The Daily Manila Shimbun


Newly-disclosed GSDF logs record intense fighting in S. Sudan

February 10, 2017

TOKYO- Newly-disclosed reports on the Japanese Ground Self-Defense Force’s activities in South Sudan include vivid descriptions of intense fighting in the African country in July last year, it was learned by Friday.
The Defense Ministry has disclosed the July 10 report by the GSDF unit participating in the U.N. peacekeeping mission in South Sudan and the July 11 morning report by the GSDF Central Readiness Force, which supervises the unit.
The Newly-disclosed reports add to the July 11-12 reports by the unit and the July 12-13 morning reports by the Central Readiness Force.
The July 10 report said gunshots had been heard near the GSDF’s base camp since June 1. On the July 10 situation in the South Sudanese capital of Juba, the same report said a gunfight started in a district south of the camp.
Meanwhile, the Central Readiness Force’s July 11 report noted armed clashes in Juba, such as those involving gunfights near the presidential office building and moves of Sudanese government attack helicopters and tanks in the capital.
The report also said, “It will take time before stability is restored in Juba,” and, “Careful consideration will be necessary for the time being regarding activities of our engineers.”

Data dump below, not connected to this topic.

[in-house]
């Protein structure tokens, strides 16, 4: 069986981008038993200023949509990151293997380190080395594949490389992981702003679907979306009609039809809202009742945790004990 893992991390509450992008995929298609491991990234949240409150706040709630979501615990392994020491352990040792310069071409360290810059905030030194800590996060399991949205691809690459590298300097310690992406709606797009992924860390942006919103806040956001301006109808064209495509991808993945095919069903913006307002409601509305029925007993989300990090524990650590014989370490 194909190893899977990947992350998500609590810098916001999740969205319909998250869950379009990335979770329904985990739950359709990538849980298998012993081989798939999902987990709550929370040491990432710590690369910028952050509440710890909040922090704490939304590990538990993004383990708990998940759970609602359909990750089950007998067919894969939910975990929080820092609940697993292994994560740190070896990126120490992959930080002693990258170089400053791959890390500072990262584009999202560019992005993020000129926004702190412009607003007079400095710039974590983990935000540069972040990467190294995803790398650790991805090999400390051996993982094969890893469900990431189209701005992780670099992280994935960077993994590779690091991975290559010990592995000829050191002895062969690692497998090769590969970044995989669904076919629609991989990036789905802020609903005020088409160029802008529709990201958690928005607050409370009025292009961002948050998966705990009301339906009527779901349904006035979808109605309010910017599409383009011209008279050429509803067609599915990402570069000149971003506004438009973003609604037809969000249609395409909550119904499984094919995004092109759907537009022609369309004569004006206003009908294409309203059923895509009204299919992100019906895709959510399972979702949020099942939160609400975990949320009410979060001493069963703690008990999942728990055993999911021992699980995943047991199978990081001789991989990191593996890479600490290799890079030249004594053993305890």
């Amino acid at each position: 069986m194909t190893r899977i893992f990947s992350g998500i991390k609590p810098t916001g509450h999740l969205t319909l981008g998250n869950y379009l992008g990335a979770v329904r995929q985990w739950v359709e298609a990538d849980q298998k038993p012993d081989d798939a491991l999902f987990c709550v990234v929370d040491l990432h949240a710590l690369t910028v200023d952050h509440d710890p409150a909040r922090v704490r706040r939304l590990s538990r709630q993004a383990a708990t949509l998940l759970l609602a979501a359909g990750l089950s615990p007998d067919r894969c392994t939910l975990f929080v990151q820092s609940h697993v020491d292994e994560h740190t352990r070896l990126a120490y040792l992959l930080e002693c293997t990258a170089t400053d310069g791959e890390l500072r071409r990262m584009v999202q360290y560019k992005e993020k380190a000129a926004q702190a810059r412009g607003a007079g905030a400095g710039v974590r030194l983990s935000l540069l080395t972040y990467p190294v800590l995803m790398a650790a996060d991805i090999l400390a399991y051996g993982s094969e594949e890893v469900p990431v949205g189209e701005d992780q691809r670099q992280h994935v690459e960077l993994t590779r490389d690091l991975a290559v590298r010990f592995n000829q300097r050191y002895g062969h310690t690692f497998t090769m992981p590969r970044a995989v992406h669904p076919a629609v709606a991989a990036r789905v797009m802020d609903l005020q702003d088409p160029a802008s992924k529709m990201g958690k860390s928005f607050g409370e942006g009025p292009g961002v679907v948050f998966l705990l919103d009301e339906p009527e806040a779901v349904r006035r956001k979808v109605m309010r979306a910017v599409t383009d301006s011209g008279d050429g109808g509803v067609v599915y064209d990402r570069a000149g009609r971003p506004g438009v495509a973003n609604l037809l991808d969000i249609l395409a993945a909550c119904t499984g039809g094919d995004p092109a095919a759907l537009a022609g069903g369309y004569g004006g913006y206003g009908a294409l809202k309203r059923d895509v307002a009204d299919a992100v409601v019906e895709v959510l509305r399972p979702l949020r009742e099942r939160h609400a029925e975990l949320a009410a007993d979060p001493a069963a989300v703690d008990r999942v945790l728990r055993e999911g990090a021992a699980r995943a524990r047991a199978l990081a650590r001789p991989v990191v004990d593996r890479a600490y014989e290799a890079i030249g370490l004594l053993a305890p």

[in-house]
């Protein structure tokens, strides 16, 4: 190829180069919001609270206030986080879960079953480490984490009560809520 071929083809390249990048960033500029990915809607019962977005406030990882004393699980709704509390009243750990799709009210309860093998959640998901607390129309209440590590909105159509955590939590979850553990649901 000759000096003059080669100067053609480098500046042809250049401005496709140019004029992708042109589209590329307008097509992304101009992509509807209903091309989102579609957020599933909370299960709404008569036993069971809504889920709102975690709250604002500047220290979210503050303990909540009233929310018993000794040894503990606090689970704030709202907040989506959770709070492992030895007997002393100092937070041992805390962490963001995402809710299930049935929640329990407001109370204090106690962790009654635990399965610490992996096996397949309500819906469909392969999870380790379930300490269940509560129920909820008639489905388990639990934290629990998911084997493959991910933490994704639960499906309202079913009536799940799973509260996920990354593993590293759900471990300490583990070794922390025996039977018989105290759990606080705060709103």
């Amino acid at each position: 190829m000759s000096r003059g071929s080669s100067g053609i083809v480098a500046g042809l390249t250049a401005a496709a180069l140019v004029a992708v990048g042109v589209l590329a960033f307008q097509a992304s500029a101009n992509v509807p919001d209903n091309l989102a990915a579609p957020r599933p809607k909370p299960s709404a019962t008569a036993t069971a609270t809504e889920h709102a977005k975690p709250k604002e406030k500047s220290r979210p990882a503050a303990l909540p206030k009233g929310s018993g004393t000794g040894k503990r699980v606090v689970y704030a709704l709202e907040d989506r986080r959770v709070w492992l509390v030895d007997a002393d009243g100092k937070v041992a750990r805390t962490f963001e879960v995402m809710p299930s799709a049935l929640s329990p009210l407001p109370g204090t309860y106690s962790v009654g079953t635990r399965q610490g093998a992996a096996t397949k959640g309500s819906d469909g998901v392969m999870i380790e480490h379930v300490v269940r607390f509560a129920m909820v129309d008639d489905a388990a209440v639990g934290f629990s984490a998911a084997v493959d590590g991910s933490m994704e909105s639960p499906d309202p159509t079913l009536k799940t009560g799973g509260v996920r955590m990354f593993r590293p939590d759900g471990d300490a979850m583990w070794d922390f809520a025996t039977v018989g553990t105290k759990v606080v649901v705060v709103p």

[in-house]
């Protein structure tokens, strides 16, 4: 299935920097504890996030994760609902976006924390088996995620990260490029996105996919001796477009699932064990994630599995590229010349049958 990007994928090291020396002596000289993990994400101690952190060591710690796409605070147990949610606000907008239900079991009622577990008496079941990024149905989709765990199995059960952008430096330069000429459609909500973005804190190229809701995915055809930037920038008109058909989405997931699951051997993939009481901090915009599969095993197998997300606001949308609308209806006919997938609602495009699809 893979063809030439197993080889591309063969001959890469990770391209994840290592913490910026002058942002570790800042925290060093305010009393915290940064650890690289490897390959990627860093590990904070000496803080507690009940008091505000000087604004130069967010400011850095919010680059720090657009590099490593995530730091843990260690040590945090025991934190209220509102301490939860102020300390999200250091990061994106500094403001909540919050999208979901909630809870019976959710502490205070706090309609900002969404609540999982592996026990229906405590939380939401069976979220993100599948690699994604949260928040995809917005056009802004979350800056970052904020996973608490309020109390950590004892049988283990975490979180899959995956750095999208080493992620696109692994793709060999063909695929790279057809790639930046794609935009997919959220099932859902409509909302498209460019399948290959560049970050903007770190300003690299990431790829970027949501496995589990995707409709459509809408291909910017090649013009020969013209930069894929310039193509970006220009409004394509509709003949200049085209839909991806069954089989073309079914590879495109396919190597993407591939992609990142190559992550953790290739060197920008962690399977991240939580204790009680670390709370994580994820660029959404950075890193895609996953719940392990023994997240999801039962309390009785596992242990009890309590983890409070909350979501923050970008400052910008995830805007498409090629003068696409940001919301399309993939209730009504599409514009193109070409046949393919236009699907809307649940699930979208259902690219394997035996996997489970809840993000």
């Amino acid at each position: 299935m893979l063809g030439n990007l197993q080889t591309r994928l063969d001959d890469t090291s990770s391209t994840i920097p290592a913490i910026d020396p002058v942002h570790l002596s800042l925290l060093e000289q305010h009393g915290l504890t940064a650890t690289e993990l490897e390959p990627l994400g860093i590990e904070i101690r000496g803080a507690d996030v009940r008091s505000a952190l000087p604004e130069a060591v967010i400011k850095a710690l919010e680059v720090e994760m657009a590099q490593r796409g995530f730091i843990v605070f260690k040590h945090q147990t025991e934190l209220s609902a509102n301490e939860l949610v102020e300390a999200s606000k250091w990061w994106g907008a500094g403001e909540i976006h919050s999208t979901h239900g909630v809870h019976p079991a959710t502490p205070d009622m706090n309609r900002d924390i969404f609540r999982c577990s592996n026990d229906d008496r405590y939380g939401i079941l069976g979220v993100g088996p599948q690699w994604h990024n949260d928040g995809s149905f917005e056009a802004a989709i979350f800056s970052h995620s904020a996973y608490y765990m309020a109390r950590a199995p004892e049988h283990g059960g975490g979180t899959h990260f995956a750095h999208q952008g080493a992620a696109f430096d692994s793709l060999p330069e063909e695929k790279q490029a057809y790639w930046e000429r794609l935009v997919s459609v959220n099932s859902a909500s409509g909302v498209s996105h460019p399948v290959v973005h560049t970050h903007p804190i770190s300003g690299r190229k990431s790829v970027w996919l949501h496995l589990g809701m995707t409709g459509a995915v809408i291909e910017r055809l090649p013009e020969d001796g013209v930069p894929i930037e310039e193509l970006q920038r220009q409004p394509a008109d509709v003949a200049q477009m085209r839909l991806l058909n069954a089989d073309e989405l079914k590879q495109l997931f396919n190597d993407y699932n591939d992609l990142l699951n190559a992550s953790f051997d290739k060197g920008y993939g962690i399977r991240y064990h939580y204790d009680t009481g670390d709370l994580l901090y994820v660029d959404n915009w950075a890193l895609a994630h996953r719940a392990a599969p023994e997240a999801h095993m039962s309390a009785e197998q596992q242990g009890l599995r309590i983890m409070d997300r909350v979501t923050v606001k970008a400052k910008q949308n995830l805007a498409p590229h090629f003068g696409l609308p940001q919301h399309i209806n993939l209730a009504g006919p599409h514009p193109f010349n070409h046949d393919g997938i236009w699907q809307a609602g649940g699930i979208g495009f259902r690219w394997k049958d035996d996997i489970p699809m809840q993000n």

These reports refer to “combats” in Juba. But Defense Minister Tomomi Inada says the fighting described in the reports is different from what is legally defined as “combat actions” and should be referred to as “armed clashes.”
Over the issue, Inada faces a call for resignation from the opposition side.
On Thursday, Adm. Katsutoshi Kawano, the top uniformed officer of Japan’s Self-Defense Forces, said he has instructed Ground SDF troops sent to South Sudan to be careful when they use the word “combat” in daily reports on their activities in the African country.
The daily activity reports written in July last year by the GSDF troops participating in U.N. peacekeeping operations in South Sudan had references to “combat” in Juba, raising concern that the situation in the South Sudanese capital may have required the troops to be withdrawn under the five principles for Japan’s participation in U.N. peacekeeping missions.
“I will instruct the GSDF personnel not to create misunderstandings legally,” Kawano, chief of staff at the SDF Joint Staff, told a press conference.
The instructions by the top uniformed SDF officer could make the GSDF troops in South Sudan hesitate to report actual conditions there for fear of causing possible political impacts even if they think that a combat is taking place.
“It’s true that bullets were flying in front of the GSDF troops, and they used the word ‘combat’ as a general term in their own description” in the reports, Kawano said, referring to the situation in Juba in July last year when a large scale combat occurred. “There is no need to criticize the frank reports,” Kawano added. (Jiji Press)